Letter: Push back the boundaries of debate on voting reform

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Sir: Andrew Marr, in his piece on electoral systems, omits mention of the variation on the list system called the Additional Member System (AMS), reported to have been favoured by Lord Plant's Labour electoral reform commission.

Under AMS the majority of members are elected as now, first-past-the- post in single-member constituencies. The Additional Members are found by aggregating each party's vote in a small number of regions formed by lumping constituencies together, and selecting additional members from the runners-up in the constituencies to produce a Parliamentary membership roughly reflecting the total party vote in the region.

Some advantages:

1. Complicated to describe, simple to operate: the voter, as now, puts one cross, and when all the votes in the region are in, the computer produces the names of the AMs within minutes.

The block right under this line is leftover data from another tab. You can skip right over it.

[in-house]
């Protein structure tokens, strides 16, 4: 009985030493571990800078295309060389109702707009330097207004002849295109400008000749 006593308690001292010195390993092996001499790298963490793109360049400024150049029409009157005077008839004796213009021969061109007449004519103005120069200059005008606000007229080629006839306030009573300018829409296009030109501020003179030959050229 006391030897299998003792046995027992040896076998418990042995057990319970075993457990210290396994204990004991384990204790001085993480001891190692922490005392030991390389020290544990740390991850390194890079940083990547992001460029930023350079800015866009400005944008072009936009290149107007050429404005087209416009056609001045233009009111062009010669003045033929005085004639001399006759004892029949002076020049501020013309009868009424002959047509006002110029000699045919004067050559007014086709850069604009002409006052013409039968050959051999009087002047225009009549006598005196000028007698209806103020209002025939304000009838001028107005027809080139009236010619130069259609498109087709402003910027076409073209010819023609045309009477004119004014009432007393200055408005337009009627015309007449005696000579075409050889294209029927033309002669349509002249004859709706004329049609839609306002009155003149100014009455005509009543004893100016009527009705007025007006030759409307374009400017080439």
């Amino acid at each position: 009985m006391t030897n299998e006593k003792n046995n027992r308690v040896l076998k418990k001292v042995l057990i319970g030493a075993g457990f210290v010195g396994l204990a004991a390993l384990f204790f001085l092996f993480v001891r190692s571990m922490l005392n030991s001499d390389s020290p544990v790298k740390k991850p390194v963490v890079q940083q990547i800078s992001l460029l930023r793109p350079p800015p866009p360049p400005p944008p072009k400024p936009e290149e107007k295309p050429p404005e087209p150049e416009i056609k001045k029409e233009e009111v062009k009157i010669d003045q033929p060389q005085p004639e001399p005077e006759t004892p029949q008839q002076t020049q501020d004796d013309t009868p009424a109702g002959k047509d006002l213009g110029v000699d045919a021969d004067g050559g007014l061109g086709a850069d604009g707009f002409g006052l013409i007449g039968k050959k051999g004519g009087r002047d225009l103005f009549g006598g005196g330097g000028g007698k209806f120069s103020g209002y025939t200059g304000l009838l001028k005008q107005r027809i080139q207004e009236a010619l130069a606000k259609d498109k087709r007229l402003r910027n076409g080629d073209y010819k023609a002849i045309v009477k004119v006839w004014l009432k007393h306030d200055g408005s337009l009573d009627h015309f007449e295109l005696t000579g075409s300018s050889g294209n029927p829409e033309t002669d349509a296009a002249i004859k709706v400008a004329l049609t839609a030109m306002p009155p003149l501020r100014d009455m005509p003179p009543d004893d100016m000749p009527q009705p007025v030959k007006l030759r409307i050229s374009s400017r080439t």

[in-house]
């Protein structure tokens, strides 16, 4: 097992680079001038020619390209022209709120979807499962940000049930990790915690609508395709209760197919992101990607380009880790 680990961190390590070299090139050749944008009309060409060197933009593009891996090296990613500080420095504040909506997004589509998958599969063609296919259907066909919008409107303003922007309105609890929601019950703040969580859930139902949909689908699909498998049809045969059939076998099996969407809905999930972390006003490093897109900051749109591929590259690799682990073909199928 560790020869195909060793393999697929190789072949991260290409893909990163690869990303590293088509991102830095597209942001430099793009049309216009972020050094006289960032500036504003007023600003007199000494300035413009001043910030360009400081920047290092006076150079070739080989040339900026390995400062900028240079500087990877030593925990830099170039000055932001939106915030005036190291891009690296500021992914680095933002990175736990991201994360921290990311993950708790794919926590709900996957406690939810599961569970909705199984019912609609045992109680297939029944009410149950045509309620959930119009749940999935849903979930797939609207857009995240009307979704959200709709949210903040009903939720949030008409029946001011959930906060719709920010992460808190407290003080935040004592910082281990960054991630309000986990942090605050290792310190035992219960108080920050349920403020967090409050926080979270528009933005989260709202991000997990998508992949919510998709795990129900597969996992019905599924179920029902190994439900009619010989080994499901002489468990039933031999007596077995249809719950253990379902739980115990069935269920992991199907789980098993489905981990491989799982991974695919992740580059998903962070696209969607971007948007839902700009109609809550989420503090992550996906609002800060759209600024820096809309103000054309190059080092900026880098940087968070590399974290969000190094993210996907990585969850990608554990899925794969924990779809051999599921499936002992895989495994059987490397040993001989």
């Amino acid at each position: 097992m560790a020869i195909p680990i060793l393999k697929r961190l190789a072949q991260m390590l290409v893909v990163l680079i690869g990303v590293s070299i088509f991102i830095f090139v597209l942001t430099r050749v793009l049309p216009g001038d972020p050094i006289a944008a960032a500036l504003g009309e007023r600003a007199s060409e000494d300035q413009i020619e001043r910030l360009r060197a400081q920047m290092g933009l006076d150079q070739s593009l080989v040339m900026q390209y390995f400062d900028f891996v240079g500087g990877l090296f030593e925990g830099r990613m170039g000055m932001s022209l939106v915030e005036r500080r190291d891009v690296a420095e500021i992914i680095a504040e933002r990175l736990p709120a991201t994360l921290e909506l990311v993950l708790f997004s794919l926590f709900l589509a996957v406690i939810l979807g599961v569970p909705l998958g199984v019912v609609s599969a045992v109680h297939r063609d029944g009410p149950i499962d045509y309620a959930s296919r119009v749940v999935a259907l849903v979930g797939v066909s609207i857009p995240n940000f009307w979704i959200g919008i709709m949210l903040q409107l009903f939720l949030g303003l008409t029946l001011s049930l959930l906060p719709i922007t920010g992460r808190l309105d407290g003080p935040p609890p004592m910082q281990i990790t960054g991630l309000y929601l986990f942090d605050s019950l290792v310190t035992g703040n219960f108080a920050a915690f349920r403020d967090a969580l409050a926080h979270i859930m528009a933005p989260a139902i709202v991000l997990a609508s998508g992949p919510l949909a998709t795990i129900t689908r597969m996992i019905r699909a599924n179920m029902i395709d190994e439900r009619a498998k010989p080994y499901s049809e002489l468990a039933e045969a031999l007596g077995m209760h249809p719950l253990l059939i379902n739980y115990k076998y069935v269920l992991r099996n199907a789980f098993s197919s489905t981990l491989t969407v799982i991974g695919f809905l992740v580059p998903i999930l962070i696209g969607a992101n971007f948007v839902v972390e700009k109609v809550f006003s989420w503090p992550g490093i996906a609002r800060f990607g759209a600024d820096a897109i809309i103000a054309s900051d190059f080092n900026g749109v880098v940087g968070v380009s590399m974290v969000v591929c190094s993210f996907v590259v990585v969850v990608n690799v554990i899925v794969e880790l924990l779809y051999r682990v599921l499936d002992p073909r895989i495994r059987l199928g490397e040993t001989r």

2. The important member-constituency link is maintained for the majority of members, but in addition there is a regional representation, which should please the Liberal Democrats.

3. Representation is not quite so precisely proportional as under STV, but will get close to it - much more than under the Alternative Vote.

4. Every member will have commanded a substantial number of votes and none will have come off a central list selected by party hacks.

5. In cast-iron Conservative or Labour seats, electors can safely choose to vote for someone who seems to be a particularly good candidate, but is not of their party, but may get elected.

P A Reynolds

(former Vice-Chancellor,

Lancaster University)


East Sussex